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Examples of upcycling: Rifò's experience

Bags made from pieces of denim pants, beds, and sofas made from wooden pallets, bookcases from stacked fruit crates, a swing made from an old car tire…

Do these images speak to you?

They are examples of upcycling, which means transforming an object that was born and designed to fulfill one purpose into something else, and in doing so making its perceived value higher than its starting value.

We decided to talk here about our experience of upcycling jeans collected in the Levi's® store in Via Orefici in Milan. In doing so, we will tell you what it means to bring a process that usually concerns the world of creative handicraft inside a brand, with the aim of creating a product that is unique for its material composition, but at the same time replicable on various scales: our bucket hat made through the patchwork technique.

Il bucket hat realizzato con i jeans raccolti nello store Levi's® | Bucket hat upcycled Rifò

What does upcycling a garment mean?

First, let's go to the definition of the word. There is no Italian word to translate the concept of upcycling. Its etymology puts the prefix up in front of the word cycle, to emphasize how this process is meant to increase the value of the new creation.

Upcycling is in fact often contrasted with the idea of downcycling. The latter refers to a recycling process that leads to the creation of objects whose value is lower than their starting value. Old clothes ending up in urban dumpsters destined for the creation of materials for industrial use is an example of downcycling.

Typically in the clothing business, upcycling implies taking a garment and transforming it into something new. Some of its parts are taken, cut up and re-assembled, often through the patchwork technique.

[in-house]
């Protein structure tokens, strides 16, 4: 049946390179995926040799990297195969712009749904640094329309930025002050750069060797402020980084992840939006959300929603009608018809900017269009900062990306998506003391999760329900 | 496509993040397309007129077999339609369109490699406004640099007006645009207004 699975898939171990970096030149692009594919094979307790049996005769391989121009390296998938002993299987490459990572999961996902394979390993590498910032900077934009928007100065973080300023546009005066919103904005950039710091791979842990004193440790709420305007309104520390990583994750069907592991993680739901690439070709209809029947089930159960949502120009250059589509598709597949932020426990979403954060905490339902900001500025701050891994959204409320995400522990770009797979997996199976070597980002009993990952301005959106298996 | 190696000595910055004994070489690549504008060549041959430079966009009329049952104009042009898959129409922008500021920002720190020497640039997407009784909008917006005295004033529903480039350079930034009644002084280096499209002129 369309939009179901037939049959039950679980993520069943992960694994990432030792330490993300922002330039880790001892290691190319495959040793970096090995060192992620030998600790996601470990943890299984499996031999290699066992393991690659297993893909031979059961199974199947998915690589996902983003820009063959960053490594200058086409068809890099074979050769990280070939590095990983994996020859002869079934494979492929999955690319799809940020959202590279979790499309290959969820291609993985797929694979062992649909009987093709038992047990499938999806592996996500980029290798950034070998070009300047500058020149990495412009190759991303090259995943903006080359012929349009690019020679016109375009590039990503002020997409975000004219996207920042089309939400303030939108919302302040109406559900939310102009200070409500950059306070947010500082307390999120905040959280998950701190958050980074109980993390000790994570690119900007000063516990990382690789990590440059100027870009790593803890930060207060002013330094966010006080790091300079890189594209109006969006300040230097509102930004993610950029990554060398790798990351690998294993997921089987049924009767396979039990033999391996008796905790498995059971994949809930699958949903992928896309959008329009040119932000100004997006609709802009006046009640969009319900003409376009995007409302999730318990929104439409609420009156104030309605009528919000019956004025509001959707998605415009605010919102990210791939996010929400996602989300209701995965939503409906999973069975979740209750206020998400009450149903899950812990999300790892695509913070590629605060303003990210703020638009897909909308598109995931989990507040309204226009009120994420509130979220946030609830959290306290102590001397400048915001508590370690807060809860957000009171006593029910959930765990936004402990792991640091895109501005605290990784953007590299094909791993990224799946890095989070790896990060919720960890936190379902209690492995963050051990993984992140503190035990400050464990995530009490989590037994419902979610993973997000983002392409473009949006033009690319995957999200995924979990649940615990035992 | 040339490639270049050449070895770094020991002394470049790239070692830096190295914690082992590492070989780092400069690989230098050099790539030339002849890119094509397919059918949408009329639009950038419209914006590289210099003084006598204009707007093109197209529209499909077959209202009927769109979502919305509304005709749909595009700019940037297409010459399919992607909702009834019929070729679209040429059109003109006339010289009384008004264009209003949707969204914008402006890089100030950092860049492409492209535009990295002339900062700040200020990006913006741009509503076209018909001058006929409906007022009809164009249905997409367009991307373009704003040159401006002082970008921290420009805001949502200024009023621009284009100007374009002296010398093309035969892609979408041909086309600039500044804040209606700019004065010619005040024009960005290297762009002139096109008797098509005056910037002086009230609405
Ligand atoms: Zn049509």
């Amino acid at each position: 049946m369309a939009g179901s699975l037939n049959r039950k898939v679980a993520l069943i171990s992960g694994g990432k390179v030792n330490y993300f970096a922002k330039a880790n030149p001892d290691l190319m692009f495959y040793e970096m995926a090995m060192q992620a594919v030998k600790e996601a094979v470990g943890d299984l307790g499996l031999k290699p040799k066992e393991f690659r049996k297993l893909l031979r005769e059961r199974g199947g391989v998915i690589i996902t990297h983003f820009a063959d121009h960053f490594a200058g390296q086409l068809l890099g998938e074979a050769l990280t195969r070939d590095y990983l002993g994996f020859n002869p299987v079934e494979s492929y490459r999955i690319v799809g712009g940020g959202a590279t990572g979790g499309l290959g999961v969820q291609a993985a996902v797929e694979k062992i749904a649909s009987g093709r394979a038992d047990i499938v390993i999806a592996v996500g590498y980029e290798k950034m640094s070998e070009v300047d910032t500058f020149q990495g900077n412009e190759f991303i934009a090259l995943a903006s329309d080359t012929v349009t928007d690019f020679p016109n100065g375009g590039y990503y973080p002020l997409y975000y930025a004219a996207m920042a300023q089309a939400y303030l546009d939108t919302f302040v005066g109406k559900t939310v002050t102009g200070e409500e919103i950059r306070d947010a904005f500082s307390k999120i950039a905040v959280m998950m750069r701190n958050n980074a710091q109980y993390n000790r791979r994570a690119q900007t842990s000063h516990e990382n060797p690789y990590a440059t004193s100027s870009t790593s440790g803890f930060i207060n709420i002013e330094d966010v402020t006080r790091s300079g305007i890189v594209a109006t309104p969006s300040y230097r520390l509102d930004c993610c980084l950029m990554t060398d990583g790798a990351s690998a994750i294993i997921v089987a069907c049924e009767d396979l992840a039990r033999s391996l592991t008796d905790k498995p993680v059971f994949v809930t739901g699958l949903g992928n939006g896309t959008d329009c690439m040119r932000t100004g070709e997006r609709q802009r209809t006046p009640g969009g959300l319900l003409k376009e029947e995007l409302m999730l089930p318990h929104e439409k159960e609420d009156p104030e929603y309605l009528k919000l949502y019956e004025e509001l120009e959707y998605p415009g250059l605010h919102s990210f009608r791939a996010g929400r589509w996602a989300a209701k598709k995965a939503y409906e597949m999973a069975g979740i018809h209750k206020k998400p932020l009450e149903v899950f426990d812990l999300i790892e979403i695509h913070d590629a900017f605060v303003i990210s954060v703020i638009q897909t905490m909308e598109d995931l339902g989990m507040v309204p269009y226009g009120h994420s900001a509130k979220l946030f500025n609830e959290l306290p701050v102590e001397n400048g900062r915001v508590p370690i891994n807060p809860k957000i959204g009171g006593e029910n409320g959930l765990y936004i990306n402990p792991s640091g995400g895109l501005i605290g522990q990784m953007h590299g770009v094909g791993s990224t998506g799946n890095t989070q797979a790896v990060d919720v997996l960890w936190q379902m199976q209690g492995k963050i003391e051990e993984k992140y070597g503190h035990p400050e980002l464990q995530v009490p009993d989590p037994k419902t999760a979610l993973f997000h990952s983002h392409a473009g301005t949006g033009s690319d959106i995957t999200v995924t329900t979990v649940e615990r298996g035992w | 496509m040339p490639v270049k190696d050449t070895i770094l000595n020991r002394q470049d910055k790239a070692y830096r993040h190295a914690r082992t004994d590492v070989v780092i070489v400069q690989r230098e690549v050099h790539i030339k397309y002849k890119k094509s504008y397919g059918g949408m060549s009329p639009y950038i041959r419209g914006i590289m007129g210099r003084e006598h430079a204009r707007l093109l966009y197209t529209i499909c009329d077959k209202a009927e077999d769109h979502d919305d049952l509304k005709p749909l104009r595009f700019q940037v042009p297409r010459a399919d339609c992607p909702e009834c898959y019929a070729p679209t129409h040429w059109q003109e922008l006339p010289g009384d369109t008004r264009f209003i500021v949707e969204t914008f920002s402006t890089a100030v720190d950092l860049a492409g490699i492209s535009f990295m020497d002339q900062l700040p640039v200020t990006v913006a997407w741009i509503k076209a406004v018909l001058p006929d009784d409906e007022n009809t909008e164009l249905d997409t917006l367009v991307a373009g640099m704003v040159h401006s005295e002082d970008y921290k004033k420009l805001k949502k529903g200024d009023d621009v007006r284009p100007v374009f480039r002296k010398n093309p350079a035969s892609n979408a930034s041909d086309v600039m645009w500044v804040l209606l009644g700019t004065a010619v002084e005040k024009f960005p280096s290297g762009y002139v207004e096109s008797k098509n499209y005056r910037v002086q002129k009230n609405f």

What does recycling mean?

Unlike upcycling, in textile recycling or regeneration old garments and textile waste lose their form as an object and return to an original state, the fiber. The idea behind textile regeneration is that the new material retains in principle the same value as the original material.

With this new regenerated material we can then proceed to create products just as if we were working with a virgin material.


An example of regenerated material is the cashmere we use at Rifò, which is made from 95 % regenerated cashmere and 5 % regenerated wool. In this case, the ability to isolate and select by type and color the upstream material is exactly what makes it possible not to take away value from the recycled product.

How to make an upcycling project replicable

The creative process behind an upcycling project is very challenging and merges with the limitations given by the starting material and garments.

If working with regenerated yarns is like starting from a blank canvas, upcycling means starting from a painted canvas, from which you subtract and add something to further enrich it.

In fact, upcycling means reusing what is available, which has a definite shape and then being able to see other shapes and other possibilities in it.

Once the creative process has begun, the next step is to figure out how to optimize the available material.

To go more concrete, here is a real example of upcycling:

For the creation of Rifò's bucket hats, we involved the cooperative Flo Concept. Starting from old pairs of jeans, Flo Concept identified the parts from which the most substantial parts of fabric could be cut out.